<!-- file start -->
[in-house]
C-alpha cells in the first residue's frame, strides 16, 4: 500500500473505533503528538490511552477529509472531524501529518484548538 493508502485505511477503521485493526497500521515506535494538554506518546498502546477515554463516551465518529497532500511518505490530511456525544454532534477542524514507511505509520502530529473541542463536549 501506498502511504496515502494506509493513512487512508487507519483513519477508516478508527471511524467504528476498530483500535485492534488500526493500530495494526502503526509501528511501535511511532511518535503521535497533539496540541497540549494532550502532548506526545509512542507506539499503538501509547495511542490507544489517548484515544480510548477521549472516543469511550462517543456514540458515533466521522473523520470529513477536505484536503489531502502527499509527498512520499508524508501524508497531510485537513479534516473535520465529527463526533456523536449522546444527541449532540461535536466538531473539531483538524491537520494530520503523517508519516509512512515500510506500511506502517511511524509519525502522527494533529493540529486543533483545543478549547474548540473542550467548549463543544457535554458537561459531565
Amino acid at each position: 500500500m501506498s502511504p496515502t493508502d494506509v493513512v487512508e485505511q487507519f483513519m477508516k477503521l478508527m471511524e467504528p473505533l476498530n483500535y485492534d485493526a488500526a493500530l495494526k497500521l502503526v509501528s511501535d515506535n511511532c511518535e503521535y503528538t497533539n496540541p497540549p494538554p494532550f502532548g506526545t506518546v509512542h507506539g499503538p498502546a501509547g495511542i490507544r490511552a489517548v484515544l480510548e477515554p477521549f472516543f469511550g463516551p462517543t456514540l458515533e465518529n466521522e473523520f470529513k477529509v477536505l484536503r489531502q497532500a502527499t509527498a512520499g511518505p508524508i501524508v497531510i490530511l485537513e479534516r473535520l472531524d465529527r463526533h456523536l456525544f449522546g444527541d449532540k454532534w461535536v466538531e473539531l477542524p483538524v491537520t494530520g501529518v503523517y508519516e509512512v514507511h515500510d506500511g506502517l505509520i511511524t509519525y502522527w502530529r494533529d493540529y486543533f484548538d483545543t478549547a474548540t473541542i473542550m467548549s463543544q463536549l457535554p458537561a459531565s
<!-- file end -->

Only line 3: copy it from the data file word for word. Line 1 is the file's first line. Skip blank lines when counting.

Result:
Amino acid at each position: 500500500m501506498s502511504p496515502t493508502d494506509v493513512v487512508e485505511q487507519f483513519m477508516k477503521l478508527m471511524e467504528p473505533l476498530n483500535y485492534d485493526a488500526a493500530l495494526k497500521l502503526v509501528s511501535d515506535n511511532c511518535e503521535y503528538t497533539n496540541p497540549p494538554p494532550f502532548g506526545t506518546v509512542h507506539g499503538p498502546a501509547g495511542i490507544r490511552a489517548v484515544l480510548e477515554p477521549f472516543f469511550g463516551p462517543t456514540l458515533e465518529n466521522e473523520f470529513k477529509v477536505l484536503r489531502q497532500a502527499t509527498a512520499g511518505p508524508i501524508v497531510i490530511l485537513e479534516r473535520l472531524d465529527r463526533h456523536l456525544f449522546g444527541d449532540k454532534w461535536v466538531e473539531l477542524p483538524v491537520t494530520g501529518v503523517y508519516e509512512v514507511h515500510d506500511g506502517l505509520i511511524t509519525y502522527w502530529r494533529d493540529y486543533f484548538d483545543t478549547a474548540t473541542i473542550m467548549s463543544q463536549l457535554p458537561a459531565s